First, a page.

Since the moment she arrived at the Mary Washington in 2003, Deena Applebury has preached to her teams that defense comes first and the rest will take care of itself.

During her nine years at the helm of the Division III women’s basketball program in Fredericksburg, Va., Applebury’s teams have had years of success adhering to the philosophy, but this year’s squad is taking the coach’s style of play to a whole new level.

The No. 9 Eagles lead the nation in scoring defense and are giving up just 40.6 points per game. Their stifling style has resulted in a 19-0 record following a 53-40 victory against Marymount on Jan. 25 as they seek their third consecutive regular season title in the Capital Athletic Conference.

“Everybody wants to score, but not everybody wants to play defense,” Applebury said. “My teams are very disciplined and understand the importance of defense. Sometimes the offense is going to be there, sometimes it’s not. Sometimes your shooting is off, but if your defense is always there, you’re going to be in the hunt with probably any team you’re facing.”

UMW Scoring Defense in NCAA Rankings during Applebury’s Tenure
YEAR POINTS RANK
2003-04 59.0 108th
2004-05 57.1 99th
2005-06 53.2 26th
2006-07 47.8 3rd
2007-08 49.3 7th
2008-09 50.7 8th
2009-10 48.5 4th
2010-11 46.8 2nd
2011-12 40.6 1st*
*As of Jan. 22, 2012

In the season before Applebury took the helm, the Eagles were 10-17 and gave up 62.9 points per game. When she began her tenure in 2003, Applebury knew those numbers had to change to be successful, but it was not an overnight process.

Applebury’s first season was an improvement as the Eagles posted a 12-13 mark and gave up 59.0 points per game. The next year was a little better as the Eagles won the CAC title and advanced to the NCAA tournament for the first time since the 1997-98 after giving up 57.1 points per game. In Applebury’s third season, the program hit its defensive stride – allowing only 53.2 ppg (26th in the nation) and making a run to the 2006 NCAA tournament semifinals.

“Defense and rebounding are the top two things that we focus on for preparation before games and during the entire season,” Applebury said. “We do focus on team defense and rotations and helping one another. We want to make sure our opponents are shooting the lowest percentage shot we can make them shoot, whether it be keeping them a couple of feet further out or a hand in their face so shots are contested at all times.”

Since the 2006-07 season, the Eagles have been ranked eighth or higher in scoring defense and have given up less than 50 points in five of the last six years, including the current season.

“Defense has definitely been our main focus since day one,” senior guard Katie Wimmer said. “That’s what the majority of our practices consist of. I think this year it has really clicked.”

In eight games this season the Eagles have held opponents to 40 points or less. UMW has allowed more than 48 points just once in a 76-64 victory against Ferrum on Jan. 16. Ferrum is the nation’s seventh-best scoring offense with an average of 76.9 points per game.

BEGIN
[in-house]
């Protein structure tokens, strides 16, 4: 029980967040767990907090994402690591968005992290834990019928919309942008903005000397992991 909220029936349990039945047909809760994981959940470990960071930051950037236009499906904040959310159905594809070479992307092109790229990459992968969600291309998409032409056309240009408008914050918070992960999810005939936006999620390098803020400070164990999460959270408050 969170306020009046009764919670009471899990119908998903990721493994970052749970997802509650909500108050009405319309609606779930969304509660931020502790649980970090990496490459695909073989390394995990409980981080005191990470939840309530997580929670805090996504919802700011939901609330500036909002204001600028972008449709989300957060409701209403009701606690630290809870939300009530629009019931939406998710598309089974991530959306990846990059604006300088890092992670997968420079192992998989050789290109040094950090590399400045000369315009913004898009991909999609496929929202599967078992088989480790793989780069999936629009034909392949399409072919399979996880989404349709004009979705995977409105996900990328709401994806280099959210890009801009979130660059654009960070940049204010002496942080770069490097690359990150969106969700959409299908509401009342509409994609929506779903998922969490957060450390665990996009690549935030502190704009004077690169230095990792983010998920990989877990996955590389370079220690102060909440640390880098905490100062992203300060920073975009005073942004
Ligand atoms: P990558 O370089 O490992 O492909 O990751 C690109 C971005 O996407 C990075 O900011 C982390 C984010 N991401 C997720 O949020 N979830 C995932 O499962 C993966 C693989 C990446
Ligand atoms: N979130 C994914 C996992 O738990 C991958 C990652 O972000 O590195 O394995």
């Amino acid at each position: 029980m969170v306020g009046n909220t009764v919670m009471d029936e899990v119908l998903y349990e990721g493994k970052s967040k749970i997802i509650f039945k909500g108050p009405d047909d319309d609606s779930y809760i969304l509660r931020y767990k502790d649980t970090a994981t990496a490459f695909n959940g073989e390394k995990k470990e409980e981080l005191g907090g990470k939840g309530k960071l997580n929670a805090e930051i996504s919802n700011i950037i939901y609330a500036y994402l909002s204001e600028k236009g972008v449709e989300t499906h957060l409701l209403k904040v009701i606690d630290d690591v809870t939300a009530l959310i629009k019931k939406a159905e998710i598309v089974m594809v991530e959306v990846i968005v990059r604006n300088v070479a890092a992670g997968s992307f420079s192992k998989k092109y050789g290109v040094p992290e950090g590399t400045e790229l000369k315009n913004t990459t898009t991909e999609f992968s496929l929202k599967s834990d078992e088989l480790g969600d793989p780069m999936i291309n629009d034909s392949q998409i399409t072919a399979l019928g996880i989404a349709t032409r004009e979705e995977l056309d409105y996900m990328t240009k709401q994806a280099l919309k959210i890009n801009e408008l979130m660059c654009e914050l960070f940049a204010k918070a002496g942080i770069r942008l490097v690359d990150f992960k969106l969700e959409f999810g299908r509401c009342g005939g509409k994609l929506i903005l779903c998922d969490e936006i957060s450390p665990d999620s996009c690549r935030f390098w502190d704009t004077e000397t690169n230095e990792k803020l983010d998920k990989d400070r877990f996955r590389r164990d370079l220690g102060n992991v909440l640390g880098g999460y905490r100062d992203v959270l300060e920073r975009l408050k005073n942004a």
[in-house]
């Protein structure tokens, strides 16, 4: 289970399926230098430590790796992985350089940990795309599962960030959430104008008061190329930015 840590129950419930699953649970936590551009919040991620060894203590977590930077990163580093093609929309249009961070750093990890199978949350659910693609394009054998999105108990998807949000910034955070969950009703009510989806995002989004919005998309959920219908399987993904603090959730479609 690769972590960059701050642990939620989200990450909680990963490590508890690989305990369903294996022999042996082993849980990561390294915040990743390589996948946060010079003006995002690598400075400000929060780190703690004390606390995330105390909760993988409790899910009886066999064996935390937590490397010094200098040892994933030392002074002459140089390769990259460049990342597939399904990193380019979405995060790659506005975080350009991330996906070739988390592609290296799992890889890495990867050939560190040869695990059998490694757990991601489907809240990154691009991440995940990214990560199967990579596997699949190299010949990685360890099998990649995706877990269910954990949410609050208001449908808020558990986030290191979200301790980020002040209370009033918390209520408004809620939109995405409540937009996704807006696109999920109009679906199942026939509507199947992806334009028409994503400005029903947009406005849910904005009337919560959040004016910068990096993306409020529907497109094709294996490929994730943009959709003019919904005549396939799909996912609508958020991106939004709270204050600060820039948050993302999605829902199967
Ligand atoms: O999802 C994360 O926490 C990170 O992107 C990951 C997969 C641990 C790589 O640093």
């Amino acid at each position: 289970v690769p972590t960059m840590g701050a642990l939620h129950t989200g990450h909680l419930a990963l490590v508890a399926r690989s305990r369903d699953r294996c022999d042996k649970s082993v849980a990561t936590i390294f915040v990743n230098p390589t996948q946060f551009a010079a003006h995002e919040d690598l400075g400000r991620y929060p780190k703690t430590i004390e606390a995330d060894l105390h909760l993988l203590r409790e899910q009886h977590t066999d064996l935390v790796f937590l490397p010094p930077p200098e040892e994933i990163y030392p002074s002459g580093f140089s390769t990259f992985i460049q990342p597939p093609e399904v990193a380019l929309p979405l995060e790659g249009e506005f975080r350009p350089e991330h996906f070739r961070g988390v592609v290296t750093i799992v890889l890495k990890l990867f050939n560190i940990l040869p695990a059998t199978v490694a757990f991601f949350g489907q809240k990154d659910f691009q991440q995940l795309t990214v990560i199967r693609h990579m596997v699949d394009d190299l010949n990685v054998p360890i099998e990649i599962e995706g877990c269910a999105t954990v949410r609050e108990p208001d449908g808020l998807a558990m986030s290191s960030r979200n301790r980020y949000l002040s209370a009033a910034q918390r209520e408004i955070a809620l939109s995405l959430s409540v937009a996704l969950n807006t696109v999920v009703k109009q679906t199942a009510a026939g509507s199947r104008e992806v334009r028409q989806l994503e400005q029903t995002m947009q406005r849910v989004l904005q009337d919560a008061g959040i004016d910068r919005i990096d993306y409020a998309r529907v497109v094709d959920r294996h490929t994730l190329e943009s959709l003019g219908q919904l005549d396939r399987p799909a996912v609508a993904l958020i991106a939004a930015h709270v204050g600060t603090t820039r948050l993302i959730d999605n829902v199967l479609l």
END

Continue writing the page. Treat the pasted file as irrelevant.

“The kids work hard at team defense – they take pride in it and they love being able to shut opponents down,” Applebury said. “They love being able to hold opponents to fewer points than they are used to scoring. They’ve embraced it and it has been working quite well this season.”

“Once we realized how well our defense was doing and that we could really keep teams from scoring, we thought we could do it every single game,” Wimmer said. “This season, we’ve talked about keeping every team under 40. That is the goal, but there will teams that can score more, which challenges us.”

Everybody wants to score, but not everybody wants to play defense. My teams are very disciplined and understand the importance of defense.
-- Mary Washington head coach Deena Applebury

There are no star players or any individual statistics that stand out on the roster. It is a complete team effort – everyone scores and everyone rebounds. The Eagles are ranked 18th in the nation with a +9.3 rebound margin, but there are no individuals in the NCAA rankings for rebounding.

“When we’re at our best, it is when we are in our locations and stay in position,” Wimmer said. “Coach tells us every day, ‘don’t go for steals … stay in position.’ Now, that we are doing that, we know the ball will come to us and we’ll get a stop.” 

The experienced Eagles only lost one senior from last year’s squad, which ended the season with a one-point loss to Wesley in the CAC Tournament semifinals. The loss meant no automatic berth in the NCAA tournament, and UMW was not granted an at-large bid, snapping a streak of six consecutive NCAA postseason appearances.

“It was a big slap in the face … and I think that’s really motivated us this year,” Wimmer said. “We don’t want any regrets this year.”

“Everyone got together and vowed we were not going to let this season start or end like last season did,” Applebury said. “Last year, we got off to a rocky start and then we had a pretty solid run in the middle and then ended on a sour note.”

So far, that motivation has worked for the Eagles, but they are being careful not to be complacent with just six games remaining on the regular season schedule.

“The toughest thing is to maintain focus and not getting too comfortable or content with where we’re at,” Applebury said. “We still have a lot of games left. Our goal is to progress as the season goes on and get as far as we can in the NCAA tournament if we are fortunate enough to get there.”